The letter to the SEC clarified that the need for a second or subsequent comment period on rule proposals is distinct from the ongoing discussions of phase-in of implementation of the rules across markets. Although phase-in is critical for a smooth implementation of the changes required under the Dodd-Frank Act, acknowledged the groups, it is also essential that rules be appropriately tailored, work in tandem, and avoid unduly impairing market liquidity or adversely impacting investors. It is not enough to phase-in implementation if the final rules themselves are unworkable or in conflict.

In addition, given the highly interdependent relationship between many proposed regulations, even relatively modest aspects of key provisions, such as the block trade definition, the swap and security-based swap definitions, dealer and major swap participant definitions, territorial scope, and capital and margin requirements, will dramatically affect the implementation and impact of many other provisions across many other rules. For example, all security-based swaps that are required to be cleared are required to be executed on an exchange or a swap execution facility if one makes the security-based swap available for trading. The way in which a ``makes available for trading’’ determination is made will depend on the Commission’s trade execution platform rules. The requirement to trade swaps on an electronic system will have significantly different implications on liquidity for different types of instruments that may fall in the definition of swap or security-based swap, terms that have to be further defined by the SEC and CFTC.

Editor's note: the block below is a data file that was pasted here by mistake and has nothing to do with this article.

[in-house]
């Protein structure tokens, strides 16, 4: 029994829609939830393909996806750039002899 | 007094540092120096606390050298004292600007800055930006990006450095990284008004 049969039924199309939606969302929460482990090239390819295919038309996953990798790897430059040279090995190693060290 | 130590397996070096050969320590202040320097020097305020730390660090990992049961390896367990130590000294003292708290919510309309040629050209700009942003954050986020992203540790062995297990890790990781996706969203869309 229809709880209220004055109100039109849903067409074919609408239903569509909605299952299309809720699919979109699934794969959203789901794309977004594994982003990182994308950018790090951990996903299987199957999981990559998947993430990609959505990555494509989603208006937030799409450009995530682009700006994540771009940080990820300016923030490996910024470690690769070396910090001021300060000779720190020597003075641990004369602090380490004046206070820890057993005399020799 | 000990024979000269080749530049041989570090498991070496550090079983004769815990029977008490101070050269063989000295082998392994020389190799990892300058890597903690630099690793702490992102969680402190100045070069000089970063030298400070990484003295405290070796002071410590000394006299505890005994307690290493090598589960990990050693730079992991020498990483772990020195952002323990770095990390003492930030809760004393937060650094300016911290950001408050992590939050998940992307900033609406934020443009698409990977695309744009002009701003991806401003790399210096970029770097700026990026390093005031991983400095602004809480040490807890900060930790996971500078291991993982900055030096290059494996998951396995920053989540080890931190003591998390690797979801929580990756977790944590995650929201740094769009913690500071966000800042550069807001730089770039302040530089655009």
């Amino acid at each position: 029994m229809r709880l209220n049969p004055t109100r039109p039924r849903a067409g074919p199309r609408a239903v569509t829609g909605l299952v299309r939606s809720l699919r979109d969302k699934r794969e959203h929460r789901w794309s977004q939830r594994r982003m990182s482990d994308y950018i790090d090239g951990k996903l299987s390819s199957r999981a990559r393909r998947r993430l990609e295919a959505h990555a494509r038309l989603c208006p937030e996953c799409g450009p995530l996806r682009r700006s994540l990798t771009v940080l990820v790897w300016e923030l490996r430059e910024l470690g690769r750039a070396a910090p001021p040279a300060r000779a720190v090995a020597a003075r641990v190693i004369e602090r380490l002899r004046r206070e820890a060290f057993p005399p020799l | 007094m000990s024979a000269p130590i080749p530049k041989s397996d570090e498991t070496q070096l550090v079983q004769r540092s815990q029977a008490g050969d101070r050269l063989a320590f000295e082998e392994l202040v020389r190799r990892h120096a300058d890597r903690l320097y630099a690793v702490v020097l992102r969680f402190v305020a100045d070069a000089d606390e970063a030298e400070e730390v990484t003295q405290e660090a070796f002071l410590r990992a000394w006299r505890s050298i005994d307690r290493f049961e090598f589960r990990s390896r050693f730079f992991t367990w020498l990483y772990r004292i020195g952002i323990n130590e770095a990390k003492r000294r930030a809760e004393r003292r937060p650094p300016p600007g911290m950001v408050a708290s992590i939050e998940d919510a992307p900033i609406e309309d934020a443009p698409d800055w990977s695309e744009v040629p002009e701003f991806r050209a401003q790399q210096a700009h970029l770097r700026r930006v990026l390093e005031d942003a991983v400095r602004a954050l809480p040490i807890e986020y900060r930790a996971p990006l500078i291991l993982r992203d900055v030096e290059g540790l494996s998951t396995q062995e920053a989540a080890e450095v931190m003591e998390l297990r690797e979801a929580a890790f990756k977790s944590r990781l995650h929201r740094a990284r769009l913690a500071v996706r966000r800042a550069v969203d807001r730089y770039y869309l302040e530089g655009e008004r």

While changes to some of the proposed rules may require re-proposal under the Administrative Procedure Act, noted the groups, their recommendation goes beyond any specific requirements under the APA. In the industry’s view, given the complexity and interdependency of many of these rules, market participants should have the ability to review and comment on a complete set of rules that has addressed prior comments. This approach is within the spirit of the APA, reasoned the groups, and supports the practical need for further fine-tuning of rules that will have a dramatic impact across the swap markets.

Despite the deadlines imposed by Congress in the Dodd-Frank Act, said the letter, it is clear that many members of Congress believe that the Commission should take any necessary additional time to solicit more feedback. The groups noted, in this regard, a February 8, 2011 letter from a bi-partisan group of 12 Senators to the regulators stating the hope that the agencies would take the time to implement Title VII thoughtfully, paying particularly close attention to the array of unintended consequences that may arise. Also cited was an April 15, 2011 letter from 24 Democratic Congressmen to regulators emphasizing that the importance of the rule-making process be thorough so that it ends up with the right result.